Can AMLO Election Affect NAFTA and Mexico-US Relations?
*Article originally published in Spanish. To read the original version click here.
State policy is not necessarily a policy of the government, and that is, in essence, what many nations overlook. In theory, that’s what diplomacy is for. To negotiate international agreements that means long-term progress. However, it’s not uncommon for the opposite to happen. Governments of the left, right, center, among other extremes, often interfere in the treaties reached by their counterparts, and what should be a duty in favor of the state becomes a governmental policy.
Before finishing his term, in fact, Enrique Peña Nieto, managed to sign the T-Mec, or USMCA. He did so after a year of negotiations and closed the deal during the Argentina G20 summit. Him, US President Donald Trump and Canadian Prime Minister Justin Trudeau shook hands and said they would end the commercial uncertainty in the North American region. With this new proposal, these countries replace the North American Free Trade Agreement (NAFTA), which had been in force since 1994.
But, the thing is… In Mexico, as in many other countries of Latin America and the world, state policy is not immune to the ideologies of ruling parties. For that reason, it is important to discuss how the new Mexican president, Andrés Manuel López Obrador (AMLO), will face what is to come in commercial matters, both with the United States and with Canada. For this reason, we have spoken with Dr. Manuel Ángel Rodríguez Edeza, from the Universidad Autónoma de Occidente, in Sinaloa, Mexico. An economist, Master in Political Science and PhD in Social Sciences, Dr. Edeza will help us have a better understanding of this context.
López Obrador and the free market
“We are in favor of the free market,” said the new leader of Mexico during a routine press conference. He also launched a harsh criticism against what he calls the neoliberal economic model.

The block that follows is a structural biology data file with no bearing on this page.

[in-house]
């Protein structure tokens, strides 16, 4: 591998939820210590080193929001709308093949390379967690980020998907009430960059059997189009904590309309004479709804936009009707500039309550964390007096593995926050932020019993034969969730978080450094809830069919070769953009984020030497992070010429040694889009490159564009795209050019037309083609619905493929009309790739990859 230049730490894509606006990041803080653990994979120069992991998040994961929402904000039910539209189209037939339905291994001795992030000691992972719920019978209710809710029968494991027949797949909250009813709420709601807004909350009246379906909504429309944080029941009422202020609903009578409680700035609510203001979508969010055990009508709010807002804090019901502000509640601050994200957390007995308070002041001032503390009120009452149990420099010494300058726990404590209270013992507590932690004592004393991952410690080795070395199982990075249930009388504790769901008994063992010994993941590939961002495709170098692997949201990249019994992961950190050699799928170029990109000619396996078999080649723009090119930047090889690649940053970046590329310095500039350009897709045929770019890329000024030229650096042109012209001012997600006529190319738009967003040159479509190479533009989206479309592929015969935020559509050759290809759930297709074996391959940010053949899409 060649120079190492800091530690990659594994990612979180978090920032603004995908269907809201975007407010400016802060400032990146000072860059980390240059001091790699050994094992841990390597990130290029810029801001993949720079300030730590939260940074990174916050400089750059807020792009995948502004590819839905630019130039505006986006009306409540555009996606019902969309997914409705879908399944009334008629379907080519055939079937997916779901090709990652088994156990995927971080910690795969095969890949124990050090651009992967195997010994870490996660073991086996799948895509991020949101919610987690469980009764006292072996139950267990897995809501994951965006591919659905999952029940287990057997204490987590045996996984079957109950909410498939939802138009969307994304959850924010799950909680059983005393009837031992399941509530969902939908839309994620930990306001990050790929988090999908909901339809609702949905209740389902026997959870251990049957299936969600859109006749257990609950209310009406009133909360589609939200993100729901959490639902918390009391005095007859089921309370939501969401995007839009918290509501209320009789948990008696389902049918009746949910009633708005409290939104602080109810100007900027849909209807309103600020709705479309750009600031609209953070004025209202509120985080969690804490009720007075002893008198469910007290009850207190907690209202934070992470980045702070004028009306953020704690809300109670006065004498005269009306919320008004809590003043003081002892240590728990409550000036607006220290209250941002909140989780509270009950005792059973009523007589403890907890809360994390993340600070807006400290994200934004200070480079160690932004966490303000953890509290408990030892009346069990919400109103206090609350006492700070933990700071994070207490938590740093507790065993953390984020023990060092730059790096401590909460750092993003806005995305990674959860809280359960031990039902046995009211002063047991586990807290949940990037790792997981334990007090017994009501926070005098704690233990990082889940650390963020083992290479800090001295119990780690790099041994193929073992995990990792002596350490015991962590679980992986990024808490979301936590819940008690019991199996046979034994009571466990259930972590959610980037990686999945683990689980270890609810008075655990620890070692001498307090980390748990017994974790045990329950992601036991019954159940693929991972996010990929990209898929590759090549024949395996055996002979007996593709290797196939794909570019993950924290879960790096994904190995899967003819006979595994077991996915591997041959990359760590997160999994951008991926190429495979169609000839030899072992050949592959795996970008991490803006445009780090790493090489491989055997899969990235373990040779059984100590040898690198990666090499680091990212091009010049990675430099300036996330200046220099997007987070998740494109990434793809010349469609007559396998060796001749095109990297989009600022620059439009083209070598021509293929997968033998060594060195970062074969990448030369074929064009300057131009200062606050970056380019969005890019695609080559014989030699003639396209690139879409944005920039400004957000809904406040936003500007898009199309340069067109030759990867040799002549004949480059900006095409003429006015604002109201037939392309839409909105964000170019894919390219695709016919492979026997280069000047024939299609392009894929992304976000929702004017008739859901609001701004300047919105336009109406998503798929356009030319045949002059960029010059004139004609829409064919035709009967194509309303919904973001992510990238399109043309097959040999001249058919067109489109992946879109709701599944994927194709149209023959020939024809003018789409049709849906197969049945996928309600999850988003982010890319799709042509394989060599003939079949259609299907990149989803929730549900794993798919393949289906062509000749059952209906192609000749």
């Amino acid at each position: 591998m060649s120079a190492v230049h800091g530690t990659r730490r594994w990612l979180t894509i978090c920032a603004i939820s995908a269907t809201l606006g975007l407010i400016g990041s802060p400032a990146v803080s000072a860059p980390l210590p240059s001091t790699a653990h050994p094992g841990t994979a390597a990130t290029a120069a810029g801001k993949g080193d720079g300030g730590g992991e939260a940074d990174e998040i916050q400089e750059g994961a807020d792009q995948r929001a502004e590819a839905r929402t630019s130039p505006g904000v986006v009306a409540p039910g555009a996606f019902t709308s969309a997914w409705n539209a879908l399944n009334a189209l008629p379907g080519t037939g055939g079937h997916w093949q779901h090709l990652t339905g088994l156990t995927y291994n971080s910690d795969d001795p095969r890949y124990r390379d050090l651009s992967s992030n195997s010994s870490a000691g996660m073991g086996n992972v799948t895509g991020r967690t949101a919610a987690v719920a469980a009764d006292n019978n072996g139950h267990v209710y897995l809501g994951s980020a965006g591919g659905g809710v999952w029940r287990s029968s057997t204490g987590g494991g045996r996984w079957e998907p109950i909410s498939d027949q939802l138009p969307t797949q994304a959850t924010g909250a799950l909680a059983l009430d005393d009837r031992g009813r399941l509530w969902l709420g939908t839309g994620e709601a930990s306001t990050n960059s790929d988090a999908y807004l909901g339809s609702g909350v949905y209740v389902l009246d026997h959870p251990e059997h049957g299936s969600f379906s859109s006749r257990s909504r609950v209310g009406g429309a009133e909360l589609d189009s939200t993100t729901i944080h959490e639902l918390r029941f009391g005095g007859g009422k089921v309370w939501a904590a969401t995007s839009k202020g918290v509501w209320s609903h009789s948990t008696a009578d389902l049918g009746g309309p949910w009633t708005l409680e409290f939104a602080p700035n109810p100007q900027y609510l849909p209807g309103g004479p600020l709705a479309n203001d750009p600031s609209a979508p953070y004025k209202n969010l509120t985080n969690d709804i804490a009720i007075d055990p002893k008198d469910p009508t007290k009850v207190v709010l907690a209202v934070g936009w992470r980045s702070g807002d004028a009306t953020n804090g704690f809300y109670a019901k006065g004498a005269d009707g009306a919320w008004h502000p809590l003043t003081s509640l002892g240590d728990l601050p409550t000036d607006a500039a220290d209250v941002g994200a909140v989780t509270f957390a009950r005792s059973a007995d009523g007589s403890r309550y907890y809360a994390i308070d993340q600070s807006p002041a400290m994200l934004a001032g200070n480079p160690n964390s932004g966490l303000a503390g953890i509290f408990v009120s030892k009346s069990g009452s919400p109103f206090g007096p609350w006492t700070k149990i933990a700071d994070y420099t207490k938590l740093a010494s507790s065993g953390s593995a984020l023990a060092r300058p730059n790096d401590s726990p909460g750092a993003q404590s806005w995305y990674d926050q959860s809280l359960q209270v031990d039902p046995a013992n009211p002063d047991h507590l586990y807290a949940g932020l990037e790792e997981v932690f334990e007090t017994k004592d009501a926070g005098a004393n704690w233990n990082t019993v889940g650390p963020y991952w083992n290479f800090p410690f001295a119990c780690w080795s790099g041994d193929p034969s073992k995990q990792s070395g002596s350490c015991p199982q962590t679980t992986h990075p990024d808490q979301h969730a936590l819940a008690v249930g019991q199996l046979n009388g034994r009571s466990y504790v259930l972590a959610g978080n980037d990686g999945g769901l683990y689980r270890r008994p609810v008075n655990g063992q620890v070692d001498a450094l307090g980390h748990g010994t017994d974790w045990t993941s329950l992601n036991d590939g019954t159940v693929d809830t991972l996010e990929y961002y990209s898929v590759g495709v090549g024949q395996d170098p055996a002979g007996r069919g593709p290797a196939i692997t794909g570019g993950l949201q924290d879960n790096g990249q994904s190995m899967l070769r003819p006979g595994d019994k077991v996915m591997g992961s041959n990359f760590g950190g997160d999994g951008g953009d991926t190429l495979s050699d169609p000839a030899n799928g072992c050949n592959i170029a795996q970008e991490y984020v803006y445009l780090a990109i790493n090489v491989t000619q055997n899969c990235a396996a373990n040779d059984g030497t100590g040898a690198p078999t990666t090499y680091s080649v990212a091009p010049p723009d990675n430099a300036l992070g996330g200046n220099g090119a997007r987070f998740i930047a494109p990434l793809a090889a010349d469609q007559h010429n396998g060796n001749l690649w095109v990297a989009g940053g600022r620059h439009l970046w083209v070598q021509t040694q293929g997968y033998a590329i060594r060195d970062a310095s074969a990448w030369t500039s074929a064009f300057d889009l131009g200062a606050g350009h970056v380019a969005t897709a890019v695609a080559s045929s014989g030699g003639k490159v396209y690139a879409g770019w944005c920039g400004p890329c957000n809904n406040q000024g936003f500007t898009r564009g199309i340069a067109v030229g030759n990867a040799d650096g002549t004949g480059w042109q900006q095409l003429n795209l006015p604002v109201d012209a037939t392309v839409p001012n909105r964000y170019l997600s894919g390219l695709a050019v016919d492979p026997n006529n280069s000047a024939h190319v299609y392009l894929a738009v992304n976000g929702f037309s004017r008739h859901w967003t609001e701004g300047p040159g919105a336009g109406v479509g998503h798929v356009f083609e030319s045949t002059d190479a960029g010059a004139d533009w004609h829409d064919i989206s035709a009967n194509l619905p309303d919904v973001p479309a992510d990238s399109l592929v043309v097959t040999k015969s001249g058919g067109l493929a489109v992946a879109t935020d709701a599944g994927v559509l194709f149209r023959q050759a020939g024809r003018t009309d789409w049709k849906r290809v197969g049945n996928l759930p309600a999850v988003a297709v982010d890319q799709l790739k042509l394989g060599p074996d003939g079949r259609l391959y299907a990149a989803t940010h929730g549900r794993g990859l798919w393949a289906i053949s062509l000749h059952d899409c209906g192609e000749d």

Lopez Obrador is a leader with nationalist tendencies. He has been president of the Democratic Revolution Party and the National Regeneration Movement, and was in coalition with, among others, the Workers Party. Some news portals have compared him with former Venezuelan President Hugo Chavez.
Lopez Obrador and Donald Trump, good diplomatic relations? How about commercial ones?
Weeks ago, expectations for a first diplomatic crisis between the two leaders were high. A caravan with some 7,000 migrants, mostly Central Americans, was heading for the United States border. It was no secret that the treatment that Donald Trump has given to immigrants is not the most humane, and therefore he has been severely criticized. But beyond that, the speech of the Republican leader against Mexico has broken every paradigm. The promise of the construction of a border wall, countless deportations, ill-treatment for minors on the border, among others, provoked an unstable diplomatic relationship during the mandate of Enrique Peña Nieto.
However, the new president-elect has said that relations “are good,” according to the Washington Post. He also said that he hopes to get along with his counterpart, creating more and better jobs so that people do not have to emigrate. “We are in constant communication, and communication is good,” stated.
Is López Obrador trying to contain possible negative commercial effects? It is possible. Being a nationalist leader, taking power after the departure of Peña Nieto, from Right Center, the most logical thing for him to do is to contain.
On the other hand, and this is very important, Trump and López Obrador have a meeting point: both are nationalists. For Dr. Rodríguez Edeza, in Trump’s case, his choice, in some way, was largely based on the promise “Americans First”; and concerning López Obrador, one of his recurring phrases is that “the best foreign policy is the inside one”.
However, will this help them in making business decisions? Dr. Rodríguez Edeza believes that this tendency towards nationalism “does not mean that the doors will close, but that there will be a more cautious, protective and careful attitude” at the international level.
Mexico as “enemy” of the United States
This is a political campaign strategy. He helped Trump win votes from xenophobic and nationalist groups; and injured Peña Nieto in his re-election.
We are talking about two leaders whose nationalist governments have decided to advocate for people. And this might or might not be a meeting point. In the end, they both say they want the best for their states.